Alright ya’ll, riddle me this: What’s hotter than admiring from a safe distance a beautiful lady with an hourglass figure, a short little skirt, big blue eyes, and a rockin’ pair of designer-style flats? Anyone? I’ll tell you what’s hotter: admiring that same beautiful lady as she opens your bedroom window at night and flies right in next to you. That’s what.
But wait; but wait. You know what’s even hotter than that? Her whispering into your ear in her bell-like voice that she has a sack full of magic powder that can make you fly all night with her… past the second star on the right and straight on into morning. And all you have to do is think happy thoughts. What? Really? A beautiful flying lady coming to your bed to take you away with her, flying? Who couldn’t think happy thoughts? You know what I mean?
Yeah she’s tiny; a down comforter may very well crush her beautiful little body.
Yeah she probably can’t do all your favorite things in bed. But I don’t care who you are, Tinker Bell is smoking hot! And I don’t mind admitting that she was without a doubt my first literary crush.
But let me explain further. Of course it wasn’t always this way. J.M. Barrie couldn’t have known while he was creating one of the most recognized characters in children’s literature as he wrote Peter Pan, or that several decades later an entertainment mogul named Walter Disney would come along and turn what was originally an innocent (well, almost innocent) fairy into a jealous, hot-tempered, feisty cartoon sex-pot, a character so enticing and easy on the eyes that she became the “official” mascot/spokes-fairy for the largest cartoon entertainment studio in the world. Barrie couldn’t have known that the whole dynamic of the relationship he created between Peter and Tink would change completely when Tink was given a visual characterization by the animators at Disney Studios. When those animators created the cartoon Tinker Bell we all know, that relationship between Tink and Peter quickly morphed from the platonic friendship bond depicted in the book to the one wrought with sexual tension played out in Technicolor on the silver screen.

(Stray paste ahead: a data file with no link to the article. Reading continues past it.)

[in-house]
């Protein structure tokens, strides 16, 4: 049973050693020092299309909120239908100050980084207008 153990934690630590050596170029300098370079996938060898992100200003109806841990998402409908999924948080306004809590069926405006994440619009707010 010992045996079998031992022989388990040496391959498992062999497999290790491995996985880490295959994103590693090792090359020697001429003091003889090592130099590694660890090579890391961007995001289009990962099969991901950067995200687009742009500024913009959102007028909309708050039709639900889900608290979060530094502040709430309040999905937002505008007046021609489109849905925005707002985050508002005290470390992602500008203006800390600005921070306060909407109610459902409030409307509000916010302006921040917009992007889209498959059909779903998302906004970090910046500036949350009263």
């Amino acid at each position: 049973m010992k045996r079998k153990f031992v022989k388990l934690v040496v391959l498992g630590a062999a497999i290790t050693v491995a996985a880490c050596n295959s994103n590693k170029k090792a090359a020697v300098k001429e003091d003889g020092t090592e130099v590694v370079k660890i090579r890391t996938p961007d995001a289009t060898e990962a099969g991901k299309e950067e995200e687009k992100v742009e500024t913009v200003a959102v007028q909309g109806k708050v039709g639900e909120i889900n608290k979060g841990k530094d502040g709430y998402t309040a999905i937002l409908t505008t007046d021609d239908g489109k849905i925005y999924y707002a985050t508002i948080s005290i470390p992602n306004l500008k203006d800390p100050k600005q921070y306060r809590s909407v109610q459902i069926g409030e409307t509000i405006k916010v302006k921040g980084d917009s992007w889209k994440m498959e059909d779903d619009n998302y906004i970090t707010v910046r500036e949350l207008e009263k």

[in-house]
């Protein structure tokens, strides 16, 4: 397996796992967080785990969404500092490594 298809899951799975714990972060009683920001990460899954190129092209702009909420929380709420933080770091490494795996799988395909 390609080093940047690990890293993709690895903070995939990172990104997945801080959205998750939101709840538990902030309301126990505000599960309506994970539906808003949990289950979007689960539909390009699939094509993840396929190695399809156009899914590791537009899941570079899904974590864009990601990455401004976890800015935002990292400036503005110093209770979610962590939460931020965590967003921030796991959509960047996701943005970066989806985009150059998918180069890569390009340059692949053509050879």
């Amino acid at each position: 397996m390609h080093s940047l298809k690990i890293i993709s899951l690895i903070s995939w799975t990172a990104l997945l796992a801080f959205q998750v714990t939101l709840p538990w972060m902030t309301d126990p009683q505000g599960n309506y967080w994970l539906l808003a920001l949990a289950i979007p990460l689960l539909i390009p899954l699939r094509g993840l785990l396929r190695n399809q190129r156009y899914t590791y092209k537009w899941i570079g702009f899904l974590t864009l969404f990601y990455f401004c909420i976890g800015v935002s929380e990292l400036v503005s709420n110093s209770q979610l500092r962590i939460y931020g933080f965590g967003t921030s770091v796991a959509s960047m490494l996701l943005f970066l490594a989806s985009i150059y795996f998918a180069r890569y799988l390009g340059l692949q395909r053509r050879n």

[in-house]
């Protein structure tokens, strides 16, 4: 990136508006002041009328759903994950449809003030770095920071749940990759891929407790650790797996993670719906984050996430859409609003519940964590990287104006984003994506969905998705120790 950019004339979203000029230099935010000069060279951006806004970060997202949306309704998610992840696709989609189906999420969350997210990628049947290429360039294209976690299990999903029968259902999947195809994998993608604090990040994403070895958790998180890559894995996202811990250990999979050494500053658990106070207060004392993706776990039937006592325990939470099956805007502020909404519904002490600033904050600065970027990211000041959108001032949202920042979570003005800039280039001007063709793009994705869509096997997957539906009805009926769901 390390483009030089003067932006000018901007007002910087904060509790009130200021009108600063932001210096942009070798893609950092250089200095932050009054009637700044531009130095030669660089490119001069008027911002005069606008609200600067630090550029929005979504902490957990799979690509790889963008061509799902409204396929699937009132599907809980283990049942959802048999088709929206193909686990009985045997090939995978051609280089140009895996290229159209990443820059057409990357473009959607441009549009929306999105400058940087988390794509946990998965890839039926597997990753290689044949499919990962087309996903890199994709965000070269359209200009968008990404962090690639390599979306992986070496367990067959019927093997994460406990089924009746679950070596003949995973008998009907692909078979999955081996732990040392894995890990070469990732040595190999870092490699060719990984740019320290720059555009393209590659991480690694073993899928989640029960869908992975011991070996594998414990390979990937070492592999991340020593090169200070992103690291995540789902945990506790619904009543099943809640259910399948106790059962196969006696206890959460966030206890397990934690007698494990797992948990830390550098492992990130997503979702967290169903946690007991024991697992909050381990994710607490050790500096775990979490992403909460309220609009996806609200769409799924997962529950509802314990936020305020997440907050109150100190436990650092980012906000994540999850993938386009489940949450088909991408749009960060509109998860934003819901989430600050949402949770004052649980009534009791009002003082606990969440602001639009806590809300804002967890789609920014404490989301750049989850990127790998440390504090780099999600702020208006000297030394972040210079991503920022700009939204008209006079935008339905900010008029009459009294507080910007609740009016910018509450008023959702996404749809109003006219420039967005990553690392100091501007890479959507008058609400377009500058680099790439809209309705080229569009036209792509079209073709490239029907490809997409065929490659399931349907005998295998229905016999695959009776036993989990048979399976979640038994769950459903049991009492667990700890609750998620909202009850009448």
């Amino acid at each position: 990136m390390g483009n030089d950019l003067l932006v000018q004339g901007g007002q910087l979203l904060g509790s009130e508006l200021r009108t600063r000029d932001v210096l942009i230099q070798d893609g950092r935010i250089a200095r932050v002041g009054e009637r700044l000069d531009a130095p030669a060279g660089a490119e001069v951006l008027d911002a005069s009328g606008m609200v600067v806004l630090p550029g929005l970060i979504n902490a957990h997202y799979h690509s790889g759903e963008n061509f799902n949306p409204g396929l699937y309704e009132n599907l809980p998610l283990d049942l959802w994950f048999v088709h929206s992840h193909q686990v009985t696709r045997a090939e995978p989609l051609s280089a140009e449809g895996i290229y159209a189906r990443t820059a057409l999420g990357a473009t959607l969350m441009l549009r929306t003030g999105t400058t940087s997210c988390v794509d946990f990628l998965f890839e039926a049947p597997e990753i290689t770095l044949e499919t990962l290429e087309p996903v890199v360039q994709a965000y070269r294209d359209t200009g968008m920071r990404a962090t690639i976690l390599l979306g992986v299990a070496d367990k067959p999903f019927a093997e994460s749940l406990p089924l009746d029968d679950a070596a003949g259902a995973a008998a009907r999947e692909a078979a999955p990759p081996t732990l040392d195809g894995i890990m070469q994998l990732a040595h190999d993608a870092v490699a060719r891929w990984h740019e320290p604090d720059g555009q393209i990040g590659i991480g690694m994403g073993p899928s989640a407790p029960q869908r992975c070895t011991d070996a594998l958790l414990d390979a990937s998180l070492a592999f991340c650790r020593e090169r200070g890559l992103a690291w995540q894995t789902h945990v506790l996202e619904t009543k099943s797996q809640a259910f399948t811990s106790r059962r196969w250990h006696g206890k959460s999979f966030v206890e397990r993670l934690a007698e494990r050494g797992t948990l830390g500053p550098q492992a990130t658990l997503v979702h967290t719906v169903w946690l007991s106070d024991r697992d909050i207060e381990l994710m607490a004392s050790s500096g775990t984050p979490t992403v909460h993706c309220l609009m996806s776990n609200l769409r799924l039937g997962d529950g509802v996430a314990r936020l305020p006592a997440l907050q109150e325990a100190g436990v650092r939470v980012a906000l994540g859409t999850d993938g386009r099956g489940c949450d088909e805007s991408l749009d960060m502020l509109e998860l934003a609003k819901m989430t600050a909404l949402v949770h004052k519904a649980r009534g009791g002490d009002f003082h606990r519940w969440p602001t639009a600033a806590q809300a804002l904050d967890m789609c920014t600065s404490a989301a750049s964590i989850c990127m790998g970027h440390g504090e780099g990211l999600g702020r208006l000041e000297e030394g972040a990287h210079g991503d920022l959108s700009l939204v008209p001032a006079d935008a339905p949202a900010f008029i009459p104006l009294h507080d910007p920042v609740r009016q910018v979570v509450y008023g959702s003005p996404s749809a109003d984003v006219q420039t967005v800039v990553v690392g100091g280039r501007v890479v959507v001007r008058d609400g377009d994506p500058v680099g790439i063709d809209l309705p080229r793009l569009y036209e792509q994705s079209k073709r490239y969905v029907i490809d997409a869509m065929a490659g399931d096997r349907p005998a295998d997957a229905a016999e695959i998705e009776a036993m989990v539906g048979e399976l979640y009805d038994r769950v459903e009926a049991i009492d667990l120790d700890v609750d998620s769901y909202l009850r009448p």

Walt Disney, perhaps unknowingly, created (or at least planted the seed, as we soon will see) many a young boy’s first literary crush, whether those boys knew it at the time or not. Granted, it was a half-innocent type of young crush, because like Barrie before him, Disney couldn’t have seen what would become of the little cartoon fairy from Neverland. He couldn’t have known that, several decades after he re-envisioned Tink as a sultry “Jessica Rabbit-type” cartoon siren, that Hollywood would bring Tinker Bell to life via the always gorgeous Julia Roberts. Barrie never saw Tink as a cartoon; Disney never saw her as a real-life actor. And neither could have envisioned her as a life-size human being like she is in a brief scene with Robin Williams in the film Hook.
Oh but I can. And I do.
So my kinky literary crush works its way backwards. In my world Tinker Bell is Julia Roberts. Julia Roberts is life-size. Therefore Tink is life-size, which totally eliminates all the hang-ups and the stigma of crushing on a pint-size fairy with a bell voice that fits easily into most shirt pockets.
Thanks to the evolution of the Tinker Bell character, I can now read Peter Pan with a whole new agenda. I still want to be Peter, but now I want to sleep with Tinker Bell instead of playing house with Wendy or hide-n-seek with Tiger Lily. This crush started off innocent, but it sure didn’t stay that way.
Dave Wright was born in that wonderful and decadent decade of the 1980’s in Nashville, TN. He studied advertising (and barroom interiors) at Tennessee Technological University. He graduated with a B.S. in 2007. “I followed Mr. Mark Twain’s advice, mostly; I never let school get in the way of my education.” Dave now lives on the farm he grew up on, where he writes and reads and farms full-time. “When I ain’t at home working, I’m usually in Nashville haunting the honky-tonks and listening to music with friends.” His work has appeared in The Dead Mule School of Southern Literature, Homestead Journal, and The Caper Literary Journal’s anthology Vwa: Poems for Haiti. He recently finished his first novel Parade: The Book.